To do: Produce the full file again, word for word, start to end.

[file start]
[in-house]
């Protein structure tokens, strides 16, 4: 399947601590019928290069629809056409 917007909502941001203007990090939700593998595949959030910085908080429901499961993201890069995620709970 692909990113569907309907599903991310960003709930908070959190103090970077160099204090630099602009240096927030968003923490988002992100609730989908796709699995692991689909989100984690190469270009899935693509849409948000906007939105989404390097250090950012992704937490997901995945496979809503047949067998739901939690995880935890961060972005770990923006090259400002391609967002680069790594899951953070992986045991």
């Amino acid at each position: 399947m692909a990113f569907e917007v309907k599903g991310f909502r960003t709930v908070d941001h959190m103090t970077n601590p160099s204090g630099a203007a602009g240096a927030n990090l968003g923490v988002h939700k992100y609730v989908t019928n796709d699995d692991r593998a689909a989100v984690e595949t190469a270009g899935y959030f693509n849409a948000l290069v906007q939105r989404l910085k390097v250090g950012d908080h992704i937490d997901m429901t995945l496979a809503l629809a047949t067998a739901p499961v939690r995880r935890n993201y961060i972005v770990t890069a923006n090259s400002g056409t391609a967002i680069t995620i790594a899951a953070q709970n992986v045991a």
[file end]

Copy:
[in-house]
């Protein structure tokens, strides 16, 4: 399947601590019928290069629809056409 917007909502941001203007990090939700593998595949959030910085908080429901499961993201890069995620709970 692909990113569907309907599903991310960003709930908070959190103090970077160099204090630099602009240096927030968003923490988002992100609730989908796709699995692991689909989100984690190469270009899935693509849409948000906007939105989404390097250090950012992704937490997901995945496979809503047949067998739901939690995880935890961060972005770990923006090259400002391609967002680069790594899951953070992986045991």
């Amino acid at each position: 399947m692909a990113f569907e917007v309907k599903g991310f909502r960003t709930v908070d941001h959190m103090t970077n601590p160099s204090g630099a203007a602009g240096a927030n990090l968003g923490v988002h939700k992100y609730v989908t019928n796709d699995d692991r593998a689909a989100v984690e595949t190469a270009g899935y959030f693509n849409a948000l290069v906007q939105r989404l910085k390097v250090g950012d908080h992704i937490d997901m429901t995945l496979a809503l629809a047949t067998a739901p499961v939690r995880r935890n993201y961060i972005v770990t890069a923006n090259s400002g056409t391609a967002i680069t995620i790594a899951a953070q709970n992986v045991a």